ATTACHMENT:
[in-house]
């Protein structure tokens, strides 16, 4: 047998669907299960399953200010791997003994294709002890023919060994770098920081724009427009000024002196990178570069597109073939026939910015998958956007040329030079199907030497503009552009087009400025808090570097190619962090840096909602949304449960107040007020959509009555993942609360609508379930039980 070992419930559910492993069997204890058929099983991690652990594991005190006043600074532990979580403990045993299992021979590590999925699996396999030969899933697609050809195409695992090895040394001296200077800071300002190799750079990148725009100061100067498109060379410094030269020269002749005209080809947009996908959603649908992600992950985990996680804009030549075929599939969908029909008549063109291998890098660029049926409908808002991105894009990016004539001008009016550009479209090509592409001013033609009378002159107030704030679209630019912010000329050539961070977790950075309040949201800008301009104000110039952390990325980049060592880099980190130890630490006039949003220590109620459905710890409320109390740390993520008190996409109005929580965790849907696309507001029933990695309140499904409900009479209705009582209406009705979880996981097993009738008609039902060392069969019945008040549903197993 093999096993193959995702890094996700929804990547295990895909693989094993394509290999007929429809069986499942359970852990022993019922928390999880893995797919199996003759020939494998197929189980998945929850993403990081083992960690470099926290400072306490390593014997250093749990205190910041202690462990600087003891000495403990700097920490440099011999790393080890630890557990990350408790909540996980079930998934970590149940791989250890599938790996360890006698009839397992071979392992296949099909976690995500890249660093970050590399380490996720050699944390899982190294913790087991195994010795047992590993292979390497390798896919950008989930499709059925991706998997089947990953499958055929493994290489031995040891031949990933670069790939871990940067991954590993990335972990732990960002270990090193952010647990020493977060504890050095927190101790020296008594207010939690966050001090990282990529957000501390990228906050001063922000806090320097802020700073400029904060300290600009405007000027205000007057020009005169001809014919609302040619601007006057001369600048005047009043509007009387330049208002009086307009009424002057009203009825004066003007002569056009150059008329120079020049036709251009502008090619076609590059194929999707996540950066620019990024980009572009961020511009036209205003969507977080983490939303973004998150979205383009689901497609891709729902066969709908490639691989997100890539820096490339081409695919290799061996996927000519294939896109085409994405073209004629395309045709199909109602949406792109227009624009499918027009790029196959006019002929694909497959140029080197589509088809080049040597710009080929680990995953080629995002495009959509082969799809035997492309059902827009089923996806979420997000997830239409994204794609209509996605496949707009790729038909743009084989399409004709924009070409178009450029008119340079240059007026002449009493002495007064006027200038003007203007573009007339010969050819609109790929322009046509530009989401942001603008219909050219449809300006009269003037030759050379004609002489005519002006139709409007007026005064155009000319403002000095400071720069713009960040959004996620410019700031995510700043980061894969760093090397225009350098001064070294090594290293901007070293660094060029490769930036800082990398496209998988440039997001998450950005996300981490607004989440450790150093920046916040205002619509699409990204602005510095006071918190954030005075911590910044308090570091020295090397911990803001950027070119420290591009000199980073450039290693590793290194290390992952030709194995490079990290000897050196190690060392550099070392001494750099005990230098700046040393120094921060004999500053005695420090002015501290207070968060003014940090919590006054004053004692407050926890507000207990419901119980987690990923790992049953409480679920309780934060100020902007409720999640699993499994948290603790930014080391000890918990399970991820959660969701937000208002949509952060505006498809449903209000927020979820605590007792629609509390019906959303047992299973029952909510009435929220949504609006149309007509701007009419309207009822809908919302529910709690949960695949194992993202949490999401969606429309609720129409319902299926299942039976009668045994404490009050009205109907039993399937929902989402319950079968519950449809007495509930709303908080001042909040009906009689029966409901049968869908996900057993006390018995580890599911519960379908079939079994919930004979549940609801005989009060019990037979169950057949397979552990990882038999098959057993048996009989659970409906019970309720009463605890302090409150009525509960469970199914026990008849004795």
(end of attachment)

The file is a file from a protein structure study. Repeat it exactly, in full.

[in-house]
């Protein structure tokens, strides 16, 4: 047998669907299960399953200010791997003994294709002890023919060994770098920081724009427009000024002196990178570069597109073939026939910015998958956007040329030079199907030497503009552009087009400025808090570097190619962090840096909602949304449960107040007020959509009555993942609360609508379930039980 070992419930559910492993069997204890058929099983991690652990594991005190006043600074532990979580403990045993299992021979590590999925699996396999030969899933697609050809195409695992090895040394001296200077800071300002190799750079990148725009100061100067498109060379410094030269020269002749005209080809947009996908959603649908992600992950985990996680804009030549075929599939969908029909008549063109291998890098660029049926409908808002991105894009990016004539001008009016550009479209090509592409001013033609009378002159107030704030679209630019912010000329050539961070977790950075309040949201800008301009104000110039952390990325980049060592880099980190130890630490006039949003220590109620459905710890409320109390740390993520008190996409109005929580965790849907696309507001029933990695309140499904409900009479209705009582209406009705979880996981097993009738008609039902060392069969019945008040549903197993 093999096993193959995702890094996700929804990547295990895909693989094993394509290999007929429809069986499942359970852990022993019922928390999880893995797919199996003759020939494998197929189980998945929850993403990081083992960690470099926290400072306490390593014997250093749990205190910041202690462990600087003891000495403990700097920490440099011999790393080890630890557990990350408790909540996980079930998934970590149940791989250890599938790996360890006698009839397992071979392992296949099909976690995500890249660093970050590399380490996720050699944390899982190294913790087991195994010795047992590993292979390497390798896919950008989930499709059925991706998997089947990953499958055929493994290489031995040891031949990933670069790939871990940067991954590993990335972990732990960002270990090193952010647990020493977060504890050095927190101790020296008594207010939690966050001090990282990529957000501390990228906050001063922000806090320097802020700073400029904060300290600009405007000027205000007057020009005169001809014919609302040619601007006057001369600048005047009043509007009387330049208002009086307009009424002057009203009825004066003007002569056009150059008329120079020049036709251009502008090619076609590059194929999707996540950066620019990024980009572009961020511009036209205003969507977080983490939303973004998150979205383009689901497609891709729902066969709908490639691989997100890539820096490339081409695919290799061996996927000519294939896109085409994405073209004629395309045709199909109602949406792109227009624009499918027009790029196959006019002929694909497959140029080197589509088809080049040597710009080929680990995953080629995002495009959509082969799809035997492309059902827009089923996806979420997000997830239409994204794609209509996605496949707009790729038909743009084989399409004709924009070409178009450029008119340079240059007026002449009493002495007064006027200038003007203007573009007339010969050819609109790929322009046509530009989401942001603008219909050219449809300006009269003037030759050379004609002489005519002006139709409007007026005064155009000319403002000095400071720069713009960040959004996620410019700031995510700043980061894969760093090397225009350098001064070294090594290293901007070293660094060029490769930036800082990398496209998988440039997001998450950005996300981490607004989440450790150093920046916040205002619509699409990204602005510095006071918190954030005075911590910044308090570091020295090397911990803001950027070119420290591009000199980073450039290693590793290194290390992952030709194995490079990290000897050196190690060392550099070392001494750099005990230098700046040393120094921060004999500053005695420090002015501290207070968060003014940090919590006054004053004692407050926890507000207990419901119980987690990923790992049953409480679920309780934060100020902007409720999640699993499994948290603790930014080391000890918990399970991820959660969701937000208002949509952060505006498809449903209000927020979820605590007792629609509390019906959303047992299973029952909510009435929220949504609006149309007509701007009419309207009822809908919302529910709690949960695949194992993202949490999401969606429309609720129409319902299926299942039976009668045994404490009050009205109907039993399937929902989402319950079968519950449809007495509930709303908080001042909040009906009689029966409901049968869908996900057993006390018995580890599911519960379908079939079994919930004979549940609801005989009060019990037979169950057949397979552990990882038999098959057993048996009989659970409906019970309720009463605890302090409150009525509960469970199914026990008849004795």